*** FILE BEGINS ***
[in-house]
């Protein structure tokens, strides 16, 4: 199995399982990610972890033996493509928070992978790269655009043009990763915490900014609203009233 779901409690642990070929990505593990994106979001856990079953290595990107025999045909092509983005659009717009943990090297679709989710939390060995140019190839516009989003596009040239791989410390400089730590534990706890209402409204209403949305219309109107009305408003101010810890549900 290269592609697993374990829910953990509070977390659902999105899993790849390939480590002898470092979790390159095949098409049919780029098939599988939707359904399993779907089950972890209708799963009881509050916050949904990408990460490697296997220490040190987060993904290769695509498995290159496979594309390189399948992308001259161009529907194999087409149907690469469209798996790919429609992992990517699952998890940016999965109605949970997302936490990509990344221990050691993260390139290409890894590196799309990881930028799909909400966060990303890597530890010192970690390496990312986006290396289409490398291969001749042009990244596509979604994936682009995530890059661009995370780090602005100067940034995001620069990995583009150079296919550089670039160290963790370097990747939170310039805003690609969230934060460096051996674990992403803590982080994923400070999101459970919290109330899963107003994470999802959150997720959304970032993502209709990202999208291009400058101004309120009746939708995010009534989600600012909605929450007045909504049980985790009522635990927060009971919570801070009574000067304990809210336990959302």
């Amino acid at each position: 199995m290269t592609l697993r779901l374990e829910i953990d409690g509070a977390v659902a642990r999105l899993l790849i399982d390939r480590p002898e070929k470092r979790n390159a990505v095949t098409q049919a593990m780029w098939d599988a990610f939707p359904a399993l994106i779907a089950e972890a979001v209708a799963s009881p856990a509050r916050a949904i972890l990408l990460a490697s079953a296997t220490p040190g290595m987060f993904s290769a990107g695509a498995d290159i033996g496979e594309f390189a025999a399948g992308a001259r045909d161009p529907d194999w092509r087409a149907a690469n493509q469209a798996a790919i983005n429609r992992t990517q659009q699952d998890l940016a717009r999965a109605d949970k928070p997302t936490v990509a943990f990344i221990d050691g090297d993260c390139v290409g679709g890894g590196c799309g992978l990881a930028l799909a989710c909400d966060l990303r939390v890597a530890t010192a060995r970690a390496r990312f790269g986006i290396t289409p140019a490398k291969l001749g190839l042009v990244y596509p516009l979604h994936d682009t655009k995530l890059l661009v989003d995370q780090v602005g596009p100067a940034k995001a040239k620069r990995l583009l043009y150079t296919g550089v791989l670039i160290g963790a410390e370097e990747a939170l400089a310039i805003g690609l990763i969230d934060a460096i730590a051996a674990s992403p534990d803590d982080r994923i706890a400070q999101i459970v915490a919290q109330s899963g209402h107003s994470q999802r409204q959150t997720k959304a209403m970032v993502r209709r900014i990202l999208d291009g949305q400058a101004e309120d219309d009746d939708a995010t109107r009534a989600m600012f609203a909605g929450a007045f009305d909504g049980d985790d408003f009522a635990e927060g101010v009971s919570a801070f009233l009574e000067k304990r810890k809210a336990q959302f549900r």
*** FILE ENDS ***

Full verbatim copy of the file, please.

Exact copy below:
[in-house]
């Protein structure tokens, strides 16, 4: 199995399982990610972890033996493509928070992978790269655009043009990763915490900014609203009233 779901409690642990070929990505593990994106979001856990079953290595990107025999045909092509983005659009717009943990090297679709989710939390060995140019190839516009989003596009040239791989410390400089730590534990706890209402409204209403949305219309109107009305408003101010810890549900 290269592609697993374990829910953990509070977390659902999105899993790849390939480590002898470092979790390159095949098409049919780029098939599988939707359904399993779907089950972890209708799963009881509050916050949904990408990460490697296997220490040190987060993904290769695509498995290159496979594309390189399948992308001259161009529907194999087409149907690469469209798996790919429609992992990517699952998890940016999965109605949970997302936490990509990344221990050691993260390139290409890894590196799309990881930028799909909400966060990303890597530890010192970690390496990312986006290396289409490398291969001749042009990244596509979604994936682009995530890059661009995370780090602005100067940034995001620069990995583009150079296919550089670039160290963790370097990747939170310039805003690609969230934060460096051996674990992403803590982080994923400070999101459970919290109330899963107003994470999802959150997720959304970032993502209709990202999208291009400058101004309120009746939708995010009534989600600012909605929450007045909504049980985790009522635990927060009971919570801070009574000067304990809210336990959302």
């Amino acid at each position: 199995m290269t592609l697993r779901l374990e829910i953990d409690g509070a977390v659902a642990r999105l899993l790849i399982d390939r480590p002898e070929k470092r979790n390159a990505v095949t098409q049919a593990m780029w098939d599988a990610f939707p359904a399993l994106i779907a089950e972890a979001v209708a799963s009881p856990a509050r916050a949904i972890l990408l990460a490697s079953a296997t220490p040190g290595m987060f993904s290769a990107g695509a498995d290159i033996g496979e594309f390189a025999a399948g992308a001259r045909d161009p529907d194999w092509r087409a149907a690469n493509q469209a798996a790919i983005n429609r992992t990517q659009q699952d998890l940016a717009r999965a109605d949970k928070p997302t936490v990509a943990f990344i221990d050691g090297d993260c390139v290409g679709g890894g590196c799309g992978l990881a930028l799909a989710c909400d966060l990303r939390v890597a530890t010192a060995r970690a390496r990312f790269g986006i290396t289409p140019a490398k291969l001749g190839l042009v990244y596509p516009l979604h994936d682009t655009k995530l890059l661009v989003d995370q780090v602005g596009p100067a940034k995001a040239k620069r990995l583009l043009y150079t296919g550089v791989l670039i160290g963790a410390e370097e990747a939170l400089a310039i805003g690609l990763i969230d934060a460096i730590a051996a674990s992403p534990d803590d982080r994923i706890a400070q999101i459970v915490a919290q109330s899963g209402h107003s994470q999802r409204q959150t997720k959304a209403m970032v993502r209709r900014i990202l999208d291009g949305q400058a101004e309120d219309d009746d939708a995010t109107r009534a989600m600012f609203a909605g929450a007045f009305d909504g049980d985790d408003f009522a635990e927060g101010v009971s919570a801070f009233l009574e000067k304990r810890k809210a336990q959302f549900r």